Mercedes-Benz, like many carmakers, is embracing the turbocharger en masse in reaction to calls for greater fuel efficiency. Smaller, forced-induction mills are spreading throughout the three-pointed star’s lineup; the only naturally aspirated holdouts are the company’s gasoline V-6s and the mighty 6.2-liter V-8 found in select AMG models. While such high-tech downsizing rarely comes without a cost—be it sticker shock, underwhelming performance, or overpromised fuel-economy ratings—this 2012 E550 4MATIC sedan seems to pay no penalty.
More of a Good Thing, Less Guilt
The all-wheel-drive E550’s base price of $60,665 is decidedly not cheap, but it’s a scant $190 higher than last year’s model’s, and you now get the company’s new 4.7-liter V-8 with twin turbos and direct injection. It’s good for 402 hp and 443 lb-ft of torque from just 1800 rpm—that’s 20 hp and 52 lb-ft more than with last year’s non-boosted 5.5-liter eight-cylinder.
With the aid of now-standard all-wheel drive, the additional power is enough to shave at least 0.5 second off a 2010 E550’s 0-to-60-mph and quarter-mile times, with the former now taking just 4.3 seconds and the latter passing in 12.8 at 112 mph. Despite the power bump and the extra mass of the all-wheel-drive gear (this one weighed in at 4411 pounds, 173 more than the last E550 we tested), fuel economy also improves from an EPA-rated 15 mpg in the city and 23 on the highway to 16/26. Our heavy-footed average increased from 16 mpg to 18 mpg, too.
One difference that we could do without, however, was the fitment of 18-inch Pirelli P Zero Nero all-season tires (sized 245/40) on our test car in place of the Continental ContiProContact all-seasons that were on the last E550 4MATIC that we evaluated.
With the new car’s added weight and the Pirellis reducing the chassis’s grasp on the road to a gentle hug, 70-mph panic stops stretch from 169 feet to 180, while lateral grip slips from 0.86 g to a meager 0.81. While both tires are authorized original equipment, Mercedes admits that availability at the time of production largely determines which set is installed on a particular car. Unfortunately, there’s no way to determine which brand a particular car will have until it’s off-loaded at the dealer.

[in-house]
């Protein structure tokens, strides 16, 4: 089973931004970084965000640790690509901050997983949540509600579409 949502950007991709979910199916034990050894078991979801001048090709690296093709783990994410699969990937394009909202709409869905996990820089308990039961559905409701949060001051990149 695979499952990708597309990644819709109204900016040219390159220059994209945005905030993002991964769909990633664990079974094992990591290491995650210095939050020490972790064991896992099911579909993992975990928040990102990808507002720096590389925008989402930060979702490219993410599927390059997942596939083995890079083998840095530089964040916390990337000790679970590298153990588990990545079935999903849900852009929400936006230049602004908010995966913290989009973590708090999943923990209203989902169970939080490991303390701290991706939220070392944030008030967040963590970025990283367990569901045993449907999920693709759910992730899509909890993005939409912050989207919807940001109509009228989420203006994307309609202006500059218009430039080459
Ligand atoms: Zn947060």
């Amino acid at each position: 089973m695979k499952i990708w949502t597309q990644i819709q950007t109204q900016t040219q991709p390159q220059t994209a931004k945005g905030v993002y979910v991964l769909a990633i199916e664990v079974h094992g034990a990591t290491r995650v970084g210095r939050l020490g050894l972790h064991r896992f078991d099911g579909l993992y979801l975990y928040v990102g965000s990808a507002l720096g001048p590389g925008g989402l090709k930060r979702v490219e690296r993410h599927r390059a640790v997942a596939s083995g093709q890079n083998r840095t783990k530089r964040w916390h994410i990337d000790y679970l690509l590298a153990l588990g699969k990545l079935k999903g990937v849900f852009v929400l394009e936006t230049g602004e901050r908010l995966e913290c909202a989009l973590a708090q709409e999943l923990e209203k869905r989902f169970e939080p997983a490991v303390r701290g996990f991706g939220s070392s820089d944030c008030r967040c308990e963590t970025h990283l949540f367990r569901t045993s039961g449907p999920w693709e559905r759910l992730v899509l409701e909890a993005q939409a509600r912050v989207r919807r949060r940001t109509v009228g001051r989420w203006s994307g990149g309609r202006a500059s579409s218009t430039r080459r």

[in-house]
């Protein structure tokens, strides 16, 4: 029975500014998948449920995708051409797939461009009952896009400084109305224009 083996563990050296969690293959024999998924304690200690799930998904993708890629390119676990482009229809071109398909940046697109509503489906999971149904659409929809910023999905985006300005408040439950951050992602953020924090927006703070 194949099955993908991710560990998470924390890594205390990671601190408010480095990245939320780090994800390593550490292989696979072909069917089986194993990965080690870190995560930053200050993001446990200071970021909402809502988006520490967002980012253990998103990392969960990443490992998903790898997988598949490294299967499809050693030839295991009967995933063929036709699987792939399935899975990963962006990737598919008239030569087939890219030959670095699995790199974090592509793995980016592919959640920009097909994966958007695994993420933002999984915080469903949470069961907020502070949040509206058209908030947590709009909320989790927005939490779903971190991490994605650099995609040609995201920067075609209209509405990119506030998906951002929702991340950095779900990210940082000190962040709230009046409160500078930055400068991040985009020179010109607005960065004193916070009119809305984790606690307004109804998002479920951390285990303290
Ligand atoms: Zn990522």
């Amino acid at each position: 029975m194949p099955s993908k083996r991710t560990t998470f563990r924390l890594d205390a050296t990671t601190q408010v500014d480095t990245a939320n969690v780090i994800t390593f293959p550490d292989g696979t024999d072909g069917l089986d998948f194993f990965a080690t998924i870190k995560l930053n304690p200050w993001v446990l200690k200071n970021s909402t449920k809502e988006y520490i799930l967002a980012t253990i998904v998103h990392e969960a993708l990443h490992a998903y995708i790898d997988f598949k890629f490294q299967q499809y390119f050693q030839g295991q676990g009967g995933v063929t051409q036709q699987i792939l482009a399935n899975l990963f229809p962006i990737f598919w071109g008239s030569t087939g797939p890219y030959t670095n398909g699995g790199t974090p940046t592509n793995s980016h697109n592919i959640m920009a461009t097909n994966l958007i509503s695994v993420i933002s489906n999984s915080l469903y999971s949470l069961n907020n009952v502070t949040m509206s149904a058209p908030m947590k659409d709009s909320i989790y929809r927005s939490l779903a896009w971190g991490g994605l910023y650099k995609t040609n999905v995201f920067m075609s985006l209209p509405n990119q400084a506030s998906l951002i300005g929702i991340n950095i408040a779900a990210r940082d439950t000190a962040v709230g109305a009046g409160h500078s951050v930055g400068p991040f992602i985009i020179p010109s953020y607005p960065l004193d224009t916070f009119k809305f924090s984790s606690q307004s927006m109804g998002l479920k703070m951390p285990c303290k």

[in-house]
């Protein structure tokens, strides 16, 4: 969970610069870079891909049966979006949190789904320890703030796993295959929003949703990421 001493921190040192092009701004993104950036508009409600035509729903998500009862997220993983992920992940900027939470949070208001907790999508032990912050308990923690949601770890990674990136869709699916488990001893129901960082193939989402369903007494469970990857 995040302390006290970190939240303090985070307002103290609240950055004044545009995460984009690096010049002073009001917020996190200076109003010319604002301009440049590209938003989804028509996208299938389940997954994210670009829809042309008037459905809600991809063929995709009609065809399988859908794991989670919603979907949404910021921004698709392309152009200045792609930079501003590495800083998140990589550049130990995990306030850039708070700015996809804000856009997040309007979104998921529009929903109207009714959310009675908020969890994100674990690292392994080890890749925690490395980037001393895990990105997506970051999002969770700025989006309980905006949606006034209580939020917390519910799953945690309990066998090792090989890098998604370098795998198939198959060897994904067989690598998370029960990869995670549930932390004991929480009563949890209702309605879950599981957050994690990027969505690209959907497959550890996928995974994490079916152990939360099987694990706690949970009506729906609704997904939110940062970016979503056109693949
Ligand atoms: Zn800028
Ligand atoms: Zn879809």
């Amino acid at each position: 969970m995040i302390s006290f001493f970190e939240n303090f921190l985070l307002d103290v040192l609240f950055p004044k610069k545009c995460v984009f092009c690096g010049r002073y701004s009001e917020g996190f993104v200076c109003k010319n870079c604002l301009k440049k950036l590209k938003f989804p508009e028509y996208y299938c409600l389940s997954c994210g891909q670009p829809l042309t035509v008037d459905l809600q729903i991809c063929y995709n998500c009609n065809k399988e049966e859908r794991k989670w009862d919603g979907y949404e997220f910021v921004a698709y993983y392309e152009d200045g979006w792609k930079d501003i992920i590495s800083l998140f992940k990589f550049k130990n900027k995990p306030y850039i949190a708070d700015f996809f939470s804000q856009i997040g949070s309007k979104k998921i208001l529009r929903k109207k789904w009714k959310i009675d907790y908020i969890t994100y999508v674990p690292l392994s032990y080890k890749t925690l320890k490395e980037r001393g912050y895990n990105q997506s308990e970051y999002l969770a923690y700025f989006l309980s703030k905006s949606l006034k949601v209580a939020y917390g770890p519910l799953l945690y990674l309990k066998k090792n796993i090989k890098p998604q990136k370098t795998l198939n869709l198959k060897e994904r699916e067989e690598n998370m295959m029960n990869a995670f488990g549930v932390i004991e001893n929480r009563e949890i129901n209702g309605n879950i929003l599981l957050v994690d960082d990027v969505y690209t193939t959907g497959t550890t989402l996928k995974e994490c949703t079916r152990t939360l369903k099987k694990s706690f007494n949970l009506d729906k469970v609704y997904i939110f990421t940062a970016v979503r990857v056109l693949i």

Composed and Comfortable
Because the car’s other technical tweaks are limited to a new electromechanical steering setup and an updated calibration for the seven-speed automatic transmission—which is still slow to react to manual inputs from the wheel-mounted paddles—the E550’s on-road behavior remains largely the same as before. The car is serene and composed, its hushed refinement offering a soothing retreat for commutes and filtering out the sensation of the impressive straight-line acceleration.
But consider one of Mercedes’ AMG models if you want hair-raising fun on back roads. The E550’s stability-control intrusions are aggressive, and while the new steering feels more precise than before, it remains low-effort and muted in feedback. Even with the standard Sport package and a special-order Airmatic air suspension ($1860)—which offers near-indiscernible Sport and Comfort modes, if you’re wondering—blasting down straights is always more enjoyable than aiming for apexes.
Lightening the Wallet
With the elimination of the rear-drive and Luxury-trim variants of the E550, this particular model is the only way to get a non-AMG V-8–powered E-class sedan for 2012, representing a $2690 increase over last year’s eight-cylinder entry point. While a dizzying array of comfort, convenience, and safety features are standard, our test car also included the $6900 Premium 2 package, with navigation, an upgraded Harman/Kardon audio system with surround sound, satellite radio, iPod integration, heated and ventilated front seats, a rearview camera, bi-xenon headlights with automatic high beams, keyless access and go, and much more. Also included were a $2950 Driver Assistance package (active cruise control, blind-spot assist, and lane-keeping assist), the Airmatic suspension upgrade, a parking-guidance system ($970), a driver’s seat with active bolsters and massage ($660), a heated steering wheel ($490), split folding rear seats ($440), and $720 worth of Steel Grey paint, for a grand total of $75,655.
Options notwithstanding, the E550’s base fee is about $4500 less than that of the all-wheel-drive and similarly powerful BMW 550i xDrive. (We’ve yet to test an xDrive variant, but the fleetest 550i Bimmer we’ve sampled trailed this E-class by a half-second to 60.) The Mercedes interior feels statelier, too, although it’s slightly less attractive.
While the Mercedes’ minimal gains in efficiency alone won’t save the polar bears, the car’s updates let us be more, um, responsible citizens while savoring all the good stuff offered by a gutsy, twin-turbo V-8. We’d have felt even better if our car’s tires offered up as much enjoyment.